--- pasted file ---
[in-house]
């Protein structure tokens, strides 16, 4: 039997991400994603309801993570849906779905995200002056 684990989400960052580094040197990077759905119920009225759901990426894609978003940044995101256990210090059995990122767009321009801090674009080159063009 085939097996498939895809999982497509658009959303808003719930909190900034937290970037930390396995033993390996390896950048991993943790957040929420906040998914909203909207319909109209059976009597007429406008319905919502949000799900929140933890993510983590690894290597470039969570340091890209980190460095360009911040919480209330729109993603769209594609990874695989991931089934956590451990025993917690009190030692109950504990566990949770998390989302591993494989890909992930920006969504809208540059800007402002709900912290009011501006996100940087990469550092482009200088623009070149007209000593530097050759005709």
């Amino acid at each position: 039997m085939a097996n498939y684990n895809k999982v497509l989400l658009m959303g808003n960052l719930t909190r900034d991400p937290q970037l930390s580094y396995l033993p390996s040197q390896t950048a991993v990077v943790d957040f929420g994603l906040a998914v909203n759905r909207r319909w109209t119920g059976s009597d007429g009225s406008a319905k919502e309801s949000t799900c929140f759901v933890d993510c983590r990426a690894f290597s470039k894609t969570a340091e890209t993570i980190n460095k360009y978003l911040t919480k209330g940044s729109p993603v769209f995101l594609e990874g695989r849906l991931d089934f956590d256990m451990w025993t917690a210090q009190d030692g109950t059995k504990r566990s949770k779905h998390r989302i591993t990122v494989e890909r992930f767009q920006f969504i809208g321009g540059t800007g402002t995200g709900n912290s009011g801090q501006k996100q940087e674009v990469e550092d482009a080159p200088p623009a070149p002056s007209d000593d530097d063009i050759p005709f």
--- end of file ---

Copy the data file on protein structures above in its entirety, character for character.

[in-house]
């Protein structure tokens, strides 16, 4: 039997991400994603309801993570849906779905995200002056 684990989400960052580094040197990077759905119920009225759901990426894609978003940044995101256990210090059995990122767009321009801090674009080159063009 085939097996498939895809999982497509658009959303808003719930909190900034937290970037930390396995033993390996390896950048991993943790957040929420906040998914909203909207319909109209059976009597007429406008319905919502949000799900929140933890993510983590690894290597470039969570340091890209980190460095360009911040919480209330729109993603769209594609990874695989991931089934956590451990025993917690009190030692109950504990566990949770998390989302591993494989890909992930920006969504809208540059800007402002709900912290009011501006996100940087990469550092482009200088623009070149007209000593530097050759005709």
């Amino acid at each position: 039997m085939a097996n498939y684990n895809k999982v497509l989400l658009m959303g808003n960052l719930t909190r900034d991400p937290q970037l930390s580094y396995l033993p390996s040197q390896t950048a991993v990077v943790d957040f929420g994603l906040a998914v909203n759905r909207r319909w109209t119920g059976s009597d007429g009225s406008a319905k919502e309801s949000t799900c929140f759901v933890d993510c983590r990426a690894f290597s470039k894609t969570a340091e890209t993570i980190n460095k360009y978003l911040t919480k209330g940044s729109p993603v769209f995101l594609e990874g695989r849906l991931d089934f956590d256990m451990w025993t917690a210090q009190d030692g109950t059995k504990r566990s949770k779905h998390r989302i591993t990122v494989e890909r992930f767009q920006f969504i809208g321009g540059t800007g402002t995200g709900n912290s009011g801090q501006k996100q940087e674009v990469e550092d482009a080159p200088p623009a070149p002056s007209d000593d530097d063009i050759p005709f």